Nitric oxide is a non-innocent ligand. Due to the linear Fe-N-O angle, the relatively short N-O distance of 113 pm and the relatively high stretching frequency of 1947 cm−1, the complex is formulated as containing an NO+ ligand. Consequently, iron is assigned an oxidation state of 2+. The iron center has a diamagnetic low-spin d6 electron configuration, although a paramagnetic long-lived metastable state has been observed by EPR spectroscopy.
The chemical reactions of sodium nitroprusside are mainly associated with the NO ligand. For example, addition of S2− ion to [Fe(CN)5(NO)]2− produces the violet colour[Fe(CN)5(NOS)]4− ion, which is the basis for a sensitive test for S2− ions. An analogous reaction also exists with OH− ions, giving [Fe(CN)5(NO2)]4−. Roussin's red salt (K2[Fe2S2(NO)4]) and Roussin's black salt (NaFe4S3(NO)7) are related iron nitrosyl complexes. The former was first prepared by treating nitroprusside with sulfur.
This compound decomposes to sodium ferrous ferrocyanide, sodium ferrocyanide, nitric oxide, and cyanogen at about 450 °C. It decomposes in aqueous acid to liberate hydrocyanic acid (HCN). Shielded from light, the concentrated solution is stable for more than two years at room temperature. It breaks down rapidly upon exposure to light, although the details are poorly understood. It degrades when heated (e.g. by sterilization in an autoclave), but addition of citric acid is helpful.
Sodium nitroprusside is often used as a reference compound for the calibration of Mössbauer spectrometers. Sodium nitroprusside crystals are also of interest for optical storage. For this application, sodium nitroprusside can be reversibly promoted to a metastable excited state by blue-green light, and de-excited by heat or red light.
In physiology research, sodium nitroprusside is frequently used to test endothelium-independent vasodilation. Iontophoresis, for example, allows local administration of the drug, preventing the systemic effects listed above but still inducing local microvascular vasodilation. Sodium nitroprusside is also used in microbiology, where it has been linked with the dispersal of Pseudomonas aeruginosa biofilms by acting as a nitric oxide donor.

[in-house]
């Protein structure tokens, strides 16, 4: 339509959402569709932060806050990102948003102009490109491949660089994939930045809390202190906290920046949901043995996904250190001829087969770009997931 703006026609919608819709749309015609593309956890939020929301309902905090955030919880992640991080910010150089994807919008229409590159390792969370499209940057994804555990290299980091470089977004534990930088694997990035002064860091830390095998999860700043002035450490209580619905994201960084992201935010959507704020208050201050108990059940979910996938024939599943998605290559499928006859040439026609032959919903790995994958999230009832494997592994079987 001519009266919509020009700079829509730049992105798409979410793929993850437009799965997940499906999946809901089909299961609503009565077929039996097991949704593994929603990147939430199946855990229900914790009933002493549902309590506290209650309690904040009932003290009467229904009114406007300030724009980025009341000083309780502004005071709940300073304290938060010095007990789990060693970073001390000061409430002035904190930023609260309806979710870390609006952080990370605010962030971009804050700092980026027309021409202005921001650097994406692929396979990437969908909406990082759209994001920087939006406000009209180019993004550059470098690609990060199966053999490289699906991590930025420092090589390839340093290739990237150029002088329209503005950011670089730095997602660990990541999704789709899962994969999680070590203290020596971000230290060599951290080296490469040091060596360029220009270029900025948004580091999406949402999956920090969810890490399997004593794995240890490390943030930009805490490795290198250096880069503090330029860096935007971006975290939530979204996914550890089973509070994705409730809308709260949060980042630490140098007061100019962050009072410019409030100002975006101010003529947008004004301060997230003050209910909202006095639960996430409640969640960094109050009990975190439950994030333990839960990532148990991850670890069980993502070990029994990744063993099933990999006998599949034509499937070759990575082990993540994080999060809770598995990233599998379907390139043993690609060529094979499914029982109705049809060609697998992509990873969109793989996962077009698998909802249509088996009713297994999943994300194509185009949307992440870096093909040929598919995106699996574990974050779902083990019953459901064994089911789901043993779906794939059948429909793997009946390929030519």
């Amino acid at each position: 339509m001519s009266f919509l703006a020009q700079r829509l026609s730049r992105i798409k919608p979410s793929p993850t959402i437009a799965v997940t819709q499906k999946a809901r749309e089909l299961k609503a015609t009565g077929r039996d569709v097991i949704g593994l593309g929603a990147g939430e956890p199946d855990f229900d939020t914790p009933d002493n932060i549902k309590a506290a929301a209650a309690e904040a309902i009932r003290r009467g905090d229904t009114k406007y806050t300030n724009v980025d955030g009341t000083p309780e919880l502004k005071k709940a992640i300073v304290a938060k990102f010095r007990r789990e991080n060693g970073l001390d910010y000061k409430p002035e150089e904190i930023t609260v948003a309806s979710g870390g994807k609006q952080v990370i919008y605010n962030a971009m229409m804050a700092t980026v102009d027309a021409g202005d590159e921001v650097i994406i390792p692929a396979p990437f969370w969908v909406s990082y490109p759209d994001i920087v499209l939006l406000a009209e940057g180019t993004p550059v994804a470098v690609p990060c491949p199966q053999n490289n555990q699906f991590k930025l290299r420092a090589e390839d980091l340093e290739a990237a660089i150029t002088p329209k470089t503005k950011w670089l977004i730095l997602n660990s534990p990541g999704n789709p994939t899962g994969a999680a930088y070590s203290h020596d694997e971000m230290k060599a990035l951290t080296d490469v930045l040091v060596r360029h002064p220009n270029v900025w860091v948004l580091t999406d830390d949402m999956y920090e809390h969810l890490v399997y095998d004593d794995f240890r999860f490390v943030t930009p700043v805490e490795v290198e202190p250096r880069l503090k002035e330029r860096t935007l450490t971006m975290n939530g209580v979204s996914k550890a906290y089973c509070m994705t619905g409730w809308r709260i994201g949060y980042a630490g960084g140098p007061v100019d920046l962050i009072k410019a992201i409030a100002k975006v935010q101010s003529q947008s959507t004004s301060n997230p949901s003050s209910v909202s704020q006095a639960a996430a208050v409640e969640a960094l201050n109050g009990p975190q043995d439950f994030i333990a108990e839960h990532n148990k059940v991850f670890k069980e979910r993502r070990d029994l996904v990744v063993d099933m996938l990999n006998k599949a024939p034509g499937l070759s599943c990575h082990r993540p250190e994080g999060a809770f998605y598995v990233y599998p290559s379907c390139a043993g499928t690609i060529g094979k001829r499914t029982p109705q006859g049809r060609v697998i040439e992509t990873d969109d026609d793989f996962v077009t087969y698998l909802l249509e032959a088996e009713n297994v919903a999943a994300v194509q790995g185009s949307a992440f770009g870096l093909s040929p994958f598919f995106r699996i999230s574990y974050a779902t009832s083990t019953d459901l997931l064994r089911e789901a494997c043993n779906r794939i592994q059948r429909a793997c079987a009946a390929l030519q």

Sodium nitroprusside is also used as an analytical reagent under the name sodium nitroferricyanide for the detection of methyl ketones, amines, and thiols.
The nitroprusside reaction is used for the identification of ketones in urine testing. Sodium nitroprusside was found to give a reaction with acetone or creatine under basic conditions in 1882. Rothera refined this method by the use of ammonia in place of sodium or potassium hydroxide. The reaction was now specific for methyl ketones. Addition of ammonium salts (e.g. ammonium sulfate) improved the sensitivity of the test, too.
In this test, known as Rothera's test, methyl ketones (CH3C(=O)-) under alkaline conditions give bright red coloration (see also iodoform test). Rothera's test was initially applied to detecting ketonuria (a symptom of diabetes) in urine samples. This reaction is now exploited in the form of urine test strips (e.g. "Ketostix").
Thiols and cysteine
The nitroprusside reaction is a chemical test used to detect the presence of thiol groups of cysteine in proteins. Proteins with the free thiol group give a red colour when added to a solution of sodium nitroprusside in aqueous ammonia. Some proteins test positive when denatured, indicating that thiol groups are liberated.
Sodium nitroprusside is used in a separate urinalysis test known as the cyanide nitroprusside test or Brand's test. In this test, sodium cyanide is added first to urine and let stand for about 10 minutes. In this time, disulfide bonds will be broken by the released cyanide. The destruction of disulfide bonds liberates cysteine from cystine as well as homocysteine from homocystine. Next, sodium nitroprusside is added to the solution and it reacts with the newly freed sulfhydryl groups. The test will turn a red/purple colour if the test is positive, indicating significant amounts of amino acids were in the urine (aminoaciduria). Cysteine, cystine, homocysteine, and homocystine all react when present in the urine when this test is performed. This test can indicate inborn errors of amino acid transporters such as cystinuria, which results from pathology in the transport of dibasic amino acids.
Sodium nitroprusside is also used to detect amines, including those in illicit drugs. This compound is thus used as a stain to indicate amines in thin layer chromatography. Sodium nitroprusside is similarly used as a presumptive test for the presence of alkaloids (amine-containing natural products) common in illicit substances. The test, called Simon's test, is performed by adding 1 volume of a solution of sodium nitroprusside and acetaldehyde in deionized water to a suspected drug, followed by the addition of 2 volumes of an aqueous sodium carbonate solution. The test turns blue for some secondary amines. The most common secondary amines encountered in forensic chemistry include 3,4-methylenedioxymethamphetamine (MDMA, the main component in Ecstasy) and phenethylamines such as methamphetamine. Sodium nitroprusside is also useful in the identification the mercaptans (thiol groups) in the nitroprusside reaction.
Sodium nitroprusside is primarily used as a vasodilator. It was first used in human medicine in 1928. By 1955, data on its safety during short-term use in people with severe hypertension had become available. Despite this, due to difficulties in its chemical preparation, it was not finally approved by the US FDA until 1974 for the treatment of severe hypertension. By 1993, its popularity had grown such that total sales in the US had totalled US$2 million.